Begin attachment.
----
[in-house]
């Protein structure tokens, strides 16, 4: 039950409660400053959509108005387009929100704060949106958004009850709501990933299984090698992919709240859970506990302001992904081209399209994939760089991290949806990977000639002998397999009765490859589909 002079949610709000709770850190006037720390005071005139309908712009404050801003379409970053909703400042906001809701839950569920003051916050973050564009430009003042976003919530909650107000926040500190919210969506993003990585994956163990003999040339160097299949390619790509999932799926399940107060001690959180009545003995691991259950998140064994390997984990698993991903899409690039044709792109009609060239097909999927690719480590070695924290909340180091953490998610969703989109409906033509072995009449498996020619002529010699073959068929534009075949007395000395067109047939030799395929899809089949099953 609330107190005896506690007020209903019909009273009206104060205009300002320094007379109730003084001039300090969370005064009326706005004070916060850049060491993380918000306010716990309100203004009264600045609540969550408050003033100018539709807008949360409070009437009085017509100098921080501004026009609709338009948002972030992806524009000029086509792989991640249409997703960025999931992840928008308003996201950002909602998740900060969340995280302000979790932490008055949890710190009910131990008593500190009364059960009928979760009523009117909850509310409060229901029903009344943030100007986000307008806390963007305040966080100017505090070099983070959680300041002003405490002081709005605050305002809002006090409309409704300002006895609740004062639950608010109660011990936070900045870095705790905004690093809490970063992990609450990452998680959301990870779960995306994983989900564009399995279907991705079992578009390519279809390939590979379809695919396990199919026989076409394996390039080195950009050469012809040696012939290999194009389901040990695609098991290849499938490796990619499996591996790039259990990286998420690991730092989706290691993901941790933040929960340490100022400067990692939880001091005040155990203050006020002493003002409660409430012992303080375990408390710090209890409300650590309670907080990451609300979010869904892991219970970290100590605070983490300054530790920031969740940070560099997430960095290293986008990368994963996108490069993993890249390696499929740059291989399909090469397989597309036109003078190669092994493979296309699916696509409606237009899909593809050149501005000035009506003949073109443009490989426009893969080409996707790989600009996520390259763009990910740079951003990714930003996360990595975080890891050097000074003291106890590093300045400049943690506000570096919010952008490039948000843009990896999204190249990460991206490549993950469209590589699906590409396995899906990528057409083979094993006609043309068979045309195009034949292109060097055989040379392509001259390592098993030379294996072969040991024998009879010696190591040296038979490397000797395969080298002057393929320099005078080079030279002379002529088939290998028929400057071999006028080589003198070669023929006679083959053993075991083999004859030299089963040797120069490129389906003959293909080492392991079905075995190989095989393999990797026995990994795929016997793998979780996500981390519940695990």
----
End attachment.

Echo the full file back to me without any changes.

[in-house]
């Protein structure tokens, strides 16, 4: 039950409660400053959509108005387009929100704060949106958004009850709501990933299984090698992919709240859970506990302001992904081209399209994939760089991290949806990977000639002998397999009765490859589909 002079949610709000709770850190006037720390005071005139309908712009404050801003379409970053909703400042906001809701839950569920003051916050973050564009430009003042976003919530909650107000926040500190919210969506993003990585994956163990003999040339160097299949390619790509999932799926399940107060001690959180009545003995691991259950998140064994390997984990698993991903899409690039044709792109009609060239097909999927690719480590070695924290909340180091953490998610969703989109409906033509072995009449498996020619002529010699073959068929534009075949007395000395067109047939030799395929899809089949099953 609330107190005896506690007020209903019909009273009206104060205009300002320094007379109730003084001039300090969370005064009326706005004070916060850049060491993380918000306010716990309100203004009264600045609540969550408050003033100018539709807008949360409070009437009085017509100098921080501004026009609709338009948002972030992806524009000029086509792989991640249409997703960025999931992840928008308003996201950002909602998740900060969340995280302000979790932490008055949890710190009910131990008593500190009364059960009928979760009523009117909850509310409060229901029903009344943030100007986000307008806390963007305040966080100017505090070099983070959680300041002003405490002081709005605050305002809002006090409309409704300002006895609740004062639950608010109660011990936070900045870095705790905004690093809490970063992990609450990452998680959301990870779960995306994983989900564009399995279907991705079992578009390519279809390939590979379809695919396990199919026989076409394996390039080195950009050469012809040696012939290999194009389901040990695609098991290849499938490796990619499996591996790039259990990286998420690991730092989706290691993901941790933040929960340490100022400067990692939880001091005040155990203050006020002493003002409660409430012992303080375990408390710090209890409300650590309670907080990451609300979010869904892991219970970290100590605070983490300054530790920031969740940070560099997430960095290293986008990368994963996108490069993993890249390696499929740059291989399909090469397989597309036109003078190669092994493979296309699916696509409606237009899909593809050149501005000035009506003949073109443009490989426009893969080409996707790989600009996520390259763009990910740079951003990714930003996360990595975080890891050097000074003291106890590093300045400049943690506000570096919010952008490039948000843009990896999204190249990460991206490549993950469209590589699906590409396995899906990528057409083979094993006609043309068979045309195009034949292109060097055989040379392509001259390592098993030379294996072969040991024998009879010696190591040296038979490397000797395969080298002057393929320099005078080079030279002379002529088939290998028929400057071999006028080589003198070669023929006679083959053993075991083999004859030299089963040797120069490129389906003959293909080492392991079905075995190989095989393999990797026995990994795929016997793998979780996500981390519940695990």